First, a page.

Why Budget Work

Government budgets are at the core of development. It is the government’s most powerful economic tool to meet the needs of its people, especially those who are poor and marginalized. Whether you are interested in health, education, the environment, or pensions, the most well-meaning public policy has little impact on poverty until it is matched with sufficient public resources to ensure its effective implementation.

There is a growing body of evidence showing that, when ordinary people have access to budget information, coupled with the skills and opportunities to participate in the budget process, the resulting engagement between government and citizens can lead to substantive improvements in governance and service delivery.

Impact of Public Budgets on People’s Lives

why budget work

Public budgets translate a government’s policies, political commitments, and goals into decisions on how much revenue to raise, how it plans to raise it, and how to use these funds to meet the country’s competing needs, from bolstering security to improving health care to alleviating poverty.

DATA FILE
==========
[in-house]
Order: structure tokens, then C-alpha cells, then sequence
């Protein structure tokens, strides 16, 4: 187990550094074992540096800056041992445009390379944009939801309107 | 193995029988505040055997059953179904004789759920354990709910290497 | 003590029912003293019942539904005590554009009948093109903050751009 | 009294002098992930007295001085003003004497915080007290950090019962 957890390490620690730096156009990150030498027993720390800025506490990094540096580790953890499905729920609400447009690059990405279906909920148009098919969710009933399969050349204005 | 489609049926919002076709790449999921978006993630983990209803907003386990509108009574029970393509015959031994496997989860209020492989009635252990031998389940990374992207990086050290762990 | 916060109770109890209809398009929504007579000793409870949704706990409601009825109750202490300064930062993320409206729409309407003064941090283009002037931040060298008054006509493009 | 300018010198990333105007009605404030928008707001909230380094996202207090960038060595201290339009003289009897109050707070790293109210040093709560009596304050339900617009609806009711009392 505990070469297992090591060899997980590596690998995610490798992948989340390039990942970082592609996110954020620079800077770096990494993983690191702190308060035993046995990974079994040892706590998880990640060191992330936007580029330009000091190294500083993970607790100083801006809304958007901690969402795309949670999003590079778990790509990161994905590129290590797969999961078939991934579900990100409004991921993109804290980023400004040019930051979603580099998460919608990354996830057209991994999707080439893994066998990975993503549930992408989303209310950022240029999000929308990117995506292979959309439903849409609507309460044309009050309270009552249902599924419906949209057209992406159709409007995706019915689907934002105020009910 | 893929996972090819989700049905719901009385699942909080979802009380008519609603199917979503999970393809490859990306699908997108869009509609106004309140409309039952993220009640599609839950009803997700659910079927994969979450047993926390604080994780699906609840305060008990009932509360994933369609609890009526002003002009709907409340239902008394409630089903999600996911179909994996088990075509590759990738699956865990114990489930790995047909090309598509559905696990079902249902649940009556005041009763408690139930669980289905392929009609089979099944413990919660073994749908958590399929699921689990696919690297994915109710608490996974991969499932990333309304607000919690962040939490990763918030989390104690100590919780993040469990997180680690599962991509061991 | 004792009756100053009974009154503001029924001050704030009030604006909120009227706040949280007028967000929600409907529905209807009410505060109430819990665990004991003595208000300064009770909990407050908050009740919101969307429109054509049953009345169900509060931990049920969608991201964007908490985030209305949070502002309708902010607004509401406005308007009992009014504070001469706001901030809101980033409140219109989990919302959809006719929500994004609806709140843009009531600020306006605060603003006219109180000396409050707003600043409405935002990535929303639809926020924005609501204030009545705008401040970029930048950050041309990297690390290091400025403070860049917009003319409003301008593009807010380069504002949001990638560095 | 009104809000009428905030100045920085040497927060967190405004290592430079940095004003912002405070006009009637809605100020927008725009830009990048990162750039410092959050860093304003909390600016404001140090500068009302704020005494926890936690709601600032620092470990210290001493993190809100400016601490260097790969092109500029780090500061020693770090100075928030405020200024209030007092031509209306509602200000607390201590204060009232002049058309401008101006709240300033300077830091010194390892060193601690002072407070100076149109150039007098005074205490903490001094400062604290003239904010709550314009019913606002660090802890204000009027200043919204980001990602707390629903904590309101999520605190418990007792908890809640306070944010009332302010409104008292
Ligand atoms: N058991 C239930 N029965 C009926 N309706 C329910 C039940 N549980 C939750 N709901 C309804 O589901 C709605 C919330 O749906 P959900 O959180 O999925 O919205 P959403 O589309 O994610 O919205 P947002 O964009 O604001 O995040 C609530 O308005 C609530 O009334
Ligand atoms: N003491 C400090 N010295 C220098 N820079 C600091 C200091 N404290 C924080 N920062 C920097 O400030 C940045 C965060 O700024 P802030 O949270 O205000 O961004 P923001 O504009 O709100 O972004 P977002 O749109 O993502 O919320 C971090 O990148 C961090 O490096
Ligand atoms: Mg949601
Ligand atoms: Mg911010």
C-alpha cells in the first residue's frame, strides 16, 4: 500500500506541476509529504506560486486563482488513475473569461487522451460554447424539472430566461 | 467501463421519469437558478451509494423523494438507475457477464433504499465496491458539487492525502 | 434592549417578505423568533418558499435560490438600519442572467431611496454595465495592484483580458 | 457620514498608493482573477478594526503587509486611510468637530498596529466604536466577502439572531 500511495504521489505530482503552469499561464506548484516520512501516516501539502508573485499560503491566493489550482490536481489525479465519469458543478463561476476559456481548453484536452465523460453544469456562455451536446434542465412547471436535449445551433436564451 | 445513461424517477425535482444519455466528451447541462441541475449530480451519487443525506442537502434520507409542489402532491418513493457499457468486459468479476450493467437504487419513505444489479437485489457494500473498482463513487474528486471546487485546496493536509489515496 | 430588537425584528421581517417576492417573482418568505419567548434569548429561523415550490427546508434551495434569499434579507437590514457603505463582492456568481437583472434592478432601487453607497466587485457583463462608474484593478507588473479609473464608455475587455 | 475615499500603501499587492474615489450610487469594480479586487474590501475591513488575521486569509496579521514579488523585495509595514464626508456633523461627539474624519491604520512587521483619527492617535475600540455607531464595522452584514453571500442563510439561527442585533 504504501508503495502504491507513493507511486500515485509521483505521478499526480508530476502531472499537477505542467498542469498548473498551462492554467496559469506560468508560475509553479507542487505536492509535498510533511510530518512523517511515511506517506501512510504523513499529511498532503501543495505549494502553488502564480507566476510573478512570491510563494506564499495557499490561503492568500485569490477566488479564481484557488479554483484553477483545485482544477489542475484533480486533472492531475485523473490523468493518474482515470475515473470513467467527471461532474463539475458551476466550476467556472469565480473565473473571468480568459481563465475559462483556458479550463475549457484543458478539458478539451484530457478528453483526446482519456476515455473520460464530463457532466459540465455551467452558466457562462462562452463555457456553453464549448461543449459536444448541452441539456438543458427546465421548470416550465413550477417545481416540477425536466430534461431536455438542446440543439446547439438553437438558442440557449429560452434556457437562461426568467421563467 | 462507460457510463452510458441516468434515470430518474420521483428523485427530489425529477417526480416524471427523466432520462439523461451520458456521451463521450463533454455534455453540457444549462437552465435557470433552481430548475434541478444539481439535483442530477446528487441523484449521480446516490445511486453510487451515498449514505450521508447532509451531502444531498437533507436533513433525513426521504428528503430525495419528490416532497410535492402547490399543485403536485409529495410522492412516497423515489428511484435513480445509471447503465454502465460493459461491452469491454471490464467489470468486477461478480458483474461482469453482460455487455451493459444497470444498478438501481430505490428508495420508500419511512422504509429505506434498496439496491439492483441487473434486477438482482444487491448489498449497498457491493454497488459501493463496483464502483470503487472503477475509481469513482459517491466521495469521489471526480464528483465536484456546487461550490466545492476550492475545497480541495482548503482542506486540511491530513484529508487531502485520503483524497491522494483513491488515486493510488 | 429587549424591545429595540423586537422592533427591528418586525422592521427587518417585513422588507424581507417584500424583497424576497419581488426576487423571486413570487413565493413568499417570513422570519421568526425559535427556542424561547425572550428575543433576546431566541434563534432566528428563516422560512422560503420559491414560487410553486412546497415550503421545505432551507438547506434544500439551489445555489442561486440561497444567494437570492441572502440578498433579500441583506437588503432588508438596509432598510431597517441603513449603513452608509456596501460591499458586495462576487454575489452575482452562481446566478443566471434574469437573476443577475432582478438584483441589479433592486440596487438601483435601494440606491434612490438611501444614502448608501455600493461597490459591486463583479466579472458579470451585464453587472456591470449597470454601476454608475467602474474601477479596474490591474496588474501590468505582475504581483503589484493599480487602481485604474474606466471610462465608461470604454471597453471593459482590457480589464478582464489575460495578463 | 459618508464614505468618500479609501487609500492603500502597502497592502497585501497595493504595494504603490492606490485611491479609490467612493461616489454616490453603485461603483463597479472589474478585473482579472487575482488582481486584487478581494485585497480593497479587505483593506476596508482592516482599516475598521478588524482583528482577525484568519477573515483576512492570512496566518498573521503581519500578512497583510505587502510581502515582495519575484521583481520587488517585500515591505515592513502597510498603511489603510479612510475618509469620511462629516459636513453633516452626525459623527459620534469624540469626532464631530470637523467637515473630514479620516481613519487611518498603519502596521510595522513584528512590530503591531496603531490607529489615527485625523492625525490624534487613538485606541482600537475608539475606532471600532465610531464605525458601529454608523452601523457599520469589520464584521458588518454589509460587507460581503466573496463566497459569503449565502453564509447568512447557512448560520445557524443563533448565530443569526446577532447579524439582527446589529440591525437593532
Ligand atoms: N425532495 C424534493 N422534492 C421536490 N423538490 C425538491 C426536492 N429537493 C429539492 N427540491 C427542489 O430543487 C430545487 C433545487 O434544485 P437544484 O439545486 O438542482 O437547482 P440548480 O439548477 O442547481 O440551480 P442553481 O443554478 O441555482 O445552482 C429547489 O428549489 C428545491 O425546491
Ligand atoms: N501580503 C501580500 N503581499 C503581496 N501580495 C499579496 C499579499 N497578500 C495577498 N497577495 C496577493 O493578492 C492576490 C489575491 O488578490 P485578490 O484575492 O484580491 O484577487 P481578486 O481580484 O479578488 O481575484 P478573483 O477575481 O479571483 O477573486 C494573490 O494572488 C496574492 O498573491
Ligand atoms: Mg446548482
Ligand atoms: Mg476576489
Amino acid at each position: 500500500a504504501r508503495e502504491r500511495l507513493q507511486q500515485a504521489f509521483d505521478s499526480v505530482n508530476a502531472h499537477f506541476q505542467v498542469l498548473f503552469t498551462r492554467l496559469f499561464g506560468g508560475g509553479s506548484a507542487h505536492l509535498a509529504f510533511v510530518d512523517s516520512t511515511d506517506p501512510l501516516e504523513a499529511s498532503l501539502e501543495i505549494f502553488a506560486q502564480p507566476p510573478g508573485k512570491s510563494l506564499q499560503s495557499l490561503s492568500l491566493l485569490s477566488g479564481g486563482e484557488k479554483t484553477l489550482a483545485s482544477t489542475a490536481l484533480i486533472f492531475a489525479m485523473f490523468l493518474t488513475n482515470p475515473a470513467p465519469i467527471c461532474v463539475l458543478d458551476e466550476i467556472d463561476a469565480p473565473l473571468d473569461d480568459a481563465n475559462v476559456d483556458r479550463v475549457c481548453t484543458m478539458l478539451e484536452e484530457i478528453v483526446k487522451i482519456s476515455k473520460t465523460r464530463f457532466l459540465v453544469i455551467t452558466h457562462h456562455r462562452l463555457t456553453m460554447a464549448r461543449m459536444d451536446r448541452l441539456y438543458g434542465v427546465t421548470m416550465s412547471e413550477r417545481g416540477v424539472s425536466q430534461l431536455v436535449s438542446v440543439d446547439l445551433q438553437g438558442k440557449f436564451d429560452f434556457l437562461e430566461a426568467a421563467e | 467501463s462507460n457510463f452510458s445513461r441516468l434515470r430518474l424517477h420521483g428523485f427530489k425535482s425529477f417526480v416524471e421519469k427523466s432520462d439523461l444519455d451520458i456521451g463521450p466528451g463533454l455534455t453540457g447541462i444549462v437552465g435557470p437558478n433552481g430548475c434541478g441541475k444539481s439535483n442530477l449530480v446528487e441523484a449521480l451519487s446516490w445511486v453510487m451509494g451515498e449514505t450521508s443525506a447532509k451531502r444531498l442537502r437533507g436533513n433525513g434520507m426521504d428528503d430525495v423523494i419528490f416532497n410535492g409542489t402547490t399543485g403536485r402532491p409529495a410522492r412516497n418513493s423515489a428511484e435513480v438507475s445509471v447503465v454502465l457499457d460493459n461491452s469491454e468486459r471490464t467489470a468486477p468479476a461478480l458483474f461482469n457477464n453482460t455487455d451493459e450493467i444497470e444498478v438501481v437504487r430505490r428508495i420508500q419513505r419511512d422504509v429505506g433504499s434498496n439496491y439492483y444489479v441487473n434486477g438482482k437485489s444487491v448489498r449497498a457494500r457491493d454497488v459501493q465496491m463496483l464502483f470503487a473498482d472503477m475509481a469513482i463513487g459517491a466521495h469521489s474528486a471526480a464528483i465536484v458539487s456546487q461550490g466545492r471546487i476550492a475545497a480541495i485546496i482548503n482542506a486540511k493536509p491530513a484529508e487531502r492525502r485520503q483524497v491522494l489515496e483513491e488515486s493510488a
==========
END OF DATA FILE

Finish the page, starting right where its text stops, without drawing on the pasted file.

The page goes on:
While a government’s budget directly or indirectly affects the lives of every one of its citizens, it can have the greatest impact on the well-being and prospects of certain groups, such as the elderly, children, the poor, rural residents, and minorities. Budget cuts tend to have the greatest impact on programs that benefit the poor and vulnerable, While items like the interest owed on government debt, wages for public employees, or military expenditures are more likely to have first claim on scarce funds.

Moreover, even when funds have been allocated to specific programs—whether for minorities, children, or the disabled—poor management and misuse can keep these funds from reaching the intended beneficiaries. Marginalized people lack political power, so it is hard for them to hold their government to account—another factor in poor budget execution (i.e., after the budget is passed, how money is actually raised and spent).

Photo credit: Flickr/Vicki Francis, DFID